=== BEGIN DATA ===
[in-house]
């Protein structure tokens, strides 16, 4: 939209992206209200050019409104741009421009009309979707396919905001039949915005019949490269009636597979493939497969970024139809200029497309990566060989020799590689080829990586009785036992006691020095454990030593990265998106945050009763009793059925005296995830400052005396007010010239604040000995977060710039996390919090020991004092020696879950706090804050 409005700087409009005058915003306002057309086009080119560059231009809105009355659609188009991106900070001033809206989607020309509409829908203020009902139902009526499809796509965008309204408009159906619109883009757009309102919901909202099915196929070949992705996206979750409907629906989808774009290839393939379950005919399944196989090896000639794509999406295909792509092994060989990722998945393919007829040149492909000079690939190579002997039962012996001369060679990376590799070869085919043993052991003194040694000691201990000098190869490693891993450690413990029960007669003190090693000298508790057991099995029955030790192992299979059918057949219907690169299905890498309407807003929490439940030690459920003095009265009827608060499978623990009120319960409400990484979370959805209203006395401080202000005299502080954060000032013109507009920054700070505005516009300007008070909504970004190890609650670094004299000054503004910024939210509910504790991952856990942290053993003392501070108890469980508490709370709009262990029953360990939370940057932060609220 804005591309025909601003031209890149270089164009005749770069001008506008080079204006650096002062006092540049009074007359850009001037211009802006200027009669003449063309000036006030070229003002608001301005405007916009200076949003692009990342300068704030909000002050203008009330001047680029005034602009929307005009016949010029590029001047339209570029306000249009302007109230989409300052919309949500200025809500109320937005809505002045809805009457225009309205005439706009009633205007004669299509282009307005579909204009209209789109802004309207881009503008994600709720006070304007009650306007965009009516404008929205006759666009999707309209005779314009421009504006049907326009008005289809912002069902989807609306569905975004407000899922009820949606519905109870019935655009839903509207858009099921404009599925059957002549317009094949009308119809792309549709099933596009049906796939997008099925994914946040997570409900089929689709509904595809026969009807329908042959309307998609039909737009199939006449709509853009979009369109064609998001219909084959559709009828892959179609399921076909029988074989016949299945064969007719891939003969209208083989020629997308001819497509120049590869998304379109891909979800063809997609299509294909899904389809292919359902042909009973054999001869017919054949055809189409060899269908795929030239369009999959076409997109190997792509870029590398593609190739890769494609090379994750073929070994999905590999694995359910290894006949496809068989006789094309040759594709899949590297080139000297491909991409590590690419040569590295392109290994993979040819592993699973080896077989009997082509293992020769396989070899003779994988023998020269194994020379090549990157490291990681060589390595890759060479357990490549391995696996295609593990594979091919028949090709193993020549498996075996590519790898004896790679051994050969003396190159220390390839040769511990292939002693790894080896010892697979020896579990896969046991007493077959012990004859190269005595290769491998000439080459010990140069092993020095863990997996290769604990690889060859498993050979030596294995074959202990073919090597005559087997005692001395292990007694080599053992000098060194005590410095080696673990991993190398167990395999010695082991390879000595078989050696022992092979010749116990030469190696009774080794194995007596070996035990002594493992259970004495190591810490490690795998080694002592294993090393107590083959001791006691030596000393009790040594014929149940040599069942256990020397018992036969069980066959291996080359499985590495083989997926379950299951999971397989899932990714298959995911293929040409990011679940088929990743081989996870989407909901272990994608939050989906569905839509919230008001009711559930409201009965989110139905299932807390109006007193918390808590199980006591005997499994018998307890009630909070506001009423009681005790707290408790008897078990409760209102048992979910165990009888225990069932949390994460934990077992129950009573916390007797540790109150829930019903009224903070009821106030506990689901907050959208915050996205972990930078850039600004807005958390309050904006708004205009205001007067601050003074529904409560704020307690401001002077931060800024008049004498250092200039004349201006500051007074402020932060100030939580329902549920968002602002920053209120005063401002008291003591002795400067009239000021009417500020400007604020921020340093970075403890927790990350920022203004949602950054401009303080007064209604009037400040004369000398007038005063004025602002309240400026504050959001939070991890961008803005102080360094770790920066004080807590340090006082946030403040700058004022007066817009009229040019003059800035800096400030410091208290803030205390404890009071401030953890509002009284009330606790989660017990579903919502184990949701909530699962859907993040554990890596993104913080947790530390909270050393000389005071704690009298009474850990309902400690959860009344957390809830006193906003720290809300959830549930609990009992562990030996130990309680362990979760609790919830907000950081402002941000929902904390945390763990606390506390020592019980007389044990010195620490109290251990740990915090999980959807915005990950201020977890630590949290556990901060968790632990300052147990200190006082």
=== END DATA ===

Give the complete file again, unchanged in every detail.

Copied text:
[in-house]
């Protein structure tokens, strides 16, 4: 939209992206209200050019409104741009421009009309979707396919905001039949915005019949490269009636597979493939497969970024139809200029497309990566060989020799590689080829990586009785036992006691020095454990030593990265998106945050009763009793059925005296995830400052005396007010010239604040000995977060710039996390919090020991004092020696879950706090804050 409005700087409009005058915003306002057309086009080119560059231009809105009355659609188009991106900070001033809206989607020309509409829908203020009902139902009526499809796509965008309204408009159906619109883009757009309102919901909202099915196929070949992705996206979750409907629906989808774009290839393939379950005919399944196989090896000639794509999406295909792509092994060989990722998945393919007829040149492909000079690939190579002997039962012996001369060679990376590799070869085919043993052991003194040694000691201990000098190869490693891993450690413990029960007669003190090693000298508790057991099995029955030790192992299979059918057949219907690169299905890498309407807003929490439940030690459920003095009265009827608060499978623990009120319960409400990484979370959805209203006395401080202000005299502080954060000032013109507009920054700070505005516009300007008070909504970004190890609650670094004299000054503004910024939210509910504790991952856990942290053993003392501070108890469980508490709370709009262990029953360990939370940057932060609220 804005591309025909601003031209890149270089164009005749770069001008506008080079204006650096002062006092540049009074007359850009001037211009802006200027009669003449063309000036006030070229003002608001301005405007916009200076949003692009990342300068704030909000002050203008009330001047680029005034602009929307005009016949010029590029001047339209570029306000249009302007109230989409300052919309949500200025809500109320937005809505002045809805009457225009309205005439706009009633205007004669299509282009307005579909204009209209789109802004309207881009503008994600709720006070304007009650306007965009009516404008929205006759666009999707309209005779314009421009504006049907326009008005289809912002069902989807609306569905975004407000899922009820949606519905109870019935655009839903509207858009099921404009599925059957002549317009094949009308119809792309549709099933596009049906796939997008099925994914946040997570409900089929689709509904595809026969009807329908042959309307998609039909737009199939006449709509853009979009369109064609998001219909084959559709009828892959179609399921076909029988074989016949299945064969007719891939003969209208083989020629997308001819497509120049590869998304379109891909979800063809997609299509294909899904389809292919359902042909009973054999001869017919054949055809189409060899269908795929030239369009999959076409997109190997792509870029590398593609190739890769494609090379994750073929070994999905590999694995359910290894006949496809068989006789094309040759594709899949590297080139000297491909991409590590690419040569590295392109290994993979040819592993699973080896077989009997082509293992020769396989070899003779994988023998020269194994020379090549990157490291990681060589390595890759060479357990490549391995696996295609593990594979091919028949090709193993020549498996075996590519790898004896790679051994050969003396190159220390390839040769511990292939002693790894080896010892697979020896579990896969046991007493077959012990004859190269005595290769491998000439080459010990140069092993020095863990997996290769604990690889060859498993050979030596294995074959202990073919090597005559087997005692001395292990007694080599053992000098060194005590410095080696673990991993190398167990395999010695082991390879000595078989050696022992092979010749116990030469190696009774080794194995007596070996035990002594493992259970004495190591810490490690795998080694002592294993090393107590083959001791006691030596000393009790040594014929149940040599069942256990020397018992036969069980066959291996080359499985590495083989997926379950299951999971397989899932990714298959995911293929040409990011679940088929990743081989996870989407909901272990994608939050989906569905839509919230008001009711559930409201009965989110139905299932807390109006007193918390808590199980006591005997499994018998307890009630909070506001009423009681005790707290408790008897078990409760209102048992979910165990009888225990069932949390994460934990077992129950009573916390007797540790109150829930019903009224903070009821106030506990689901907050959208915050996205972990930078850039600004807005958390309050904006708004205009205001007067601050003074529904409560704020307690401001002077931060800024008049004498250092200039004349201006500051007074402020932060100030939580329902549920968002602002920053209120005063401002008291003591002795400067009239000021009417500020400007604020921020340093970075403890927790990350920022203004949602950054401009303080007064209604009037400040004369000398007038005063004025602002309240400026504050959001939070991890961008803005102080360094770790920066004080807590340090006082946030403040700058004022007066817009009229040019003059800035800096400030410091208290803030205390404890009071401030953890509002009284009330606790989660017990579903919502184990949701909530699962859907993040554990890596993104913080947790530390909270050393000389005071704690009298009474850990309902400690959860009344957390809830006193906003720290809300959830549930609990009992562990030996130990309680362990979760609790919830907000950081402002941000929902904390945390763990606390506390020592019980007389044990010195620490109290251990740990915090999980959807915005990950201020977890630590949290556990901060968790632990300052147990200190006082």